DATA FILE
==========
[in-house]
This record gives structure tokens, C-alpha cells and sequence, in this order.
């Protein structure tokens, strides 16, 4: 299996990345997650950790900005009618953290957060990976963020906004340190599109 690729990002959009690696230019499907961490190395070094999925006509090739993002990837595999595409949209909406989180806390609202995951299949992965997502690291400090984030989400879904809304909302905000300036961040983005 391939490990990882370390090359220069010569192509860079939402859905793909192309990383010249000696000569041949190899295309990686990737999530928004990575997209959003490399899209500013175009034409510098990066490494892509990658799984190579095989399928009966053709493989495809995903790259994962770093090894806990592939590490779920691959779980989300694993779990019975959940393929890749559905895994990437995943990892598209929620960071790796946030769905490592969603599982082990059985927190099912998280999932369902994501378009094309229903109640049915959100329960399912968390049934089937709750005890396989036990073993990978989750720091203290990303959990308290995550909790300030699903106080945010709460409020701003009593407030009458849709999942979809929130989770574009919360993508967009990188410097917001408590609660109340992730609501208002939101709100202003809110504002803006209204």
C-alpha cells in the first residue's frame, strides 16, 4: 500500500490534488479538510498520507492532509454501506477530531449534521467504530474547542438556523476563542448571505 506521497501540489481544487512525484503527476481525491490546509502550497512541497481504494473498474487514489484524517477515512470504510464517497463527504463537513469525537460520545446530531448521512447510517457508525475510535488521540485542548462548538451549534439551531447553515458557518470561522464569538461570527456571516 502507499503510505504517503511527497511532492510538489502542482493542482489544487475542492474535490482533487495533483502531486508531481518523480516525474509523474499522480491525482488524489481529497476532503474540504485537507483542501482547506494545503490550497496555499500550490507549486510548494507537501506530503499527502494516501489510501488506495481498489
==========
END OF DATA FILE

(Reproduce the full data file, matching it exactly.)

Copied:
[in-house]
This record gives structure tokens, C-alpha cells and sequence, in this order.
């Protein structure tokens, strides 16, 4: 299996990345997650950790900005009618953290957060990976963020906004340190599109 690729990002959009690696230019499907961490190395070094999925006509090739993002990837595999595409949209909406989180806390609202995951299949992965997502690291400090984030989400879904809304909302905000300036961040983005 391939490990990882370390090359220069010569192509860079939402859905793909192309990383010249000696000569041949190899295309990686990737999530928004990575997209959003490399899209500013175009034409510098990066490494892509990658799984190579095989399928009966053709493989495809995903790259994962770093090894806990592939590490779920691959779980989300694993779990019975959940393929890749559905895994990437995943990892598209929620960071790796946030769905490592969603599982082990059985927190099912998280999932369902994501378009094309229903109640049915959100329960399912968390049934089937709750005890396989036990073993990978989750720091203290990303959990308290995550909790300030699903106080945010709460409020701003009593407030009458849709999942979809929130989770574009919360993508967009990188410097917001408590609660109340992730609501208002939101709100202003809110504002803006209204």
C-alpha cells in the first residue's frame, strides 16, 4: 500500500490534488479538510498520507492532509454501506477530531449534521467504530474547542438556523476563542448571505 506521497501540489481544487512525484503527476481525491490546509502550497512541497481504494473498474487514489484524517477515512470504510464517497463527504463537513469525537460520545446530531448521512447510517457508525475510535488521540485542548462548538451549534439551531447553515458557518470561522464569538461570527456571516 502507499503510505504517503511527497511532492510538489502542482493542482489544487475542492474535490482533487495533483502531486508531481518523480516525474509523474499522480491525482488524489481529497476532503474540504485537507483542501482547506494545503490550497496555499500550490507549486510548494507537501506530503499527502494516501489510501488506495481498489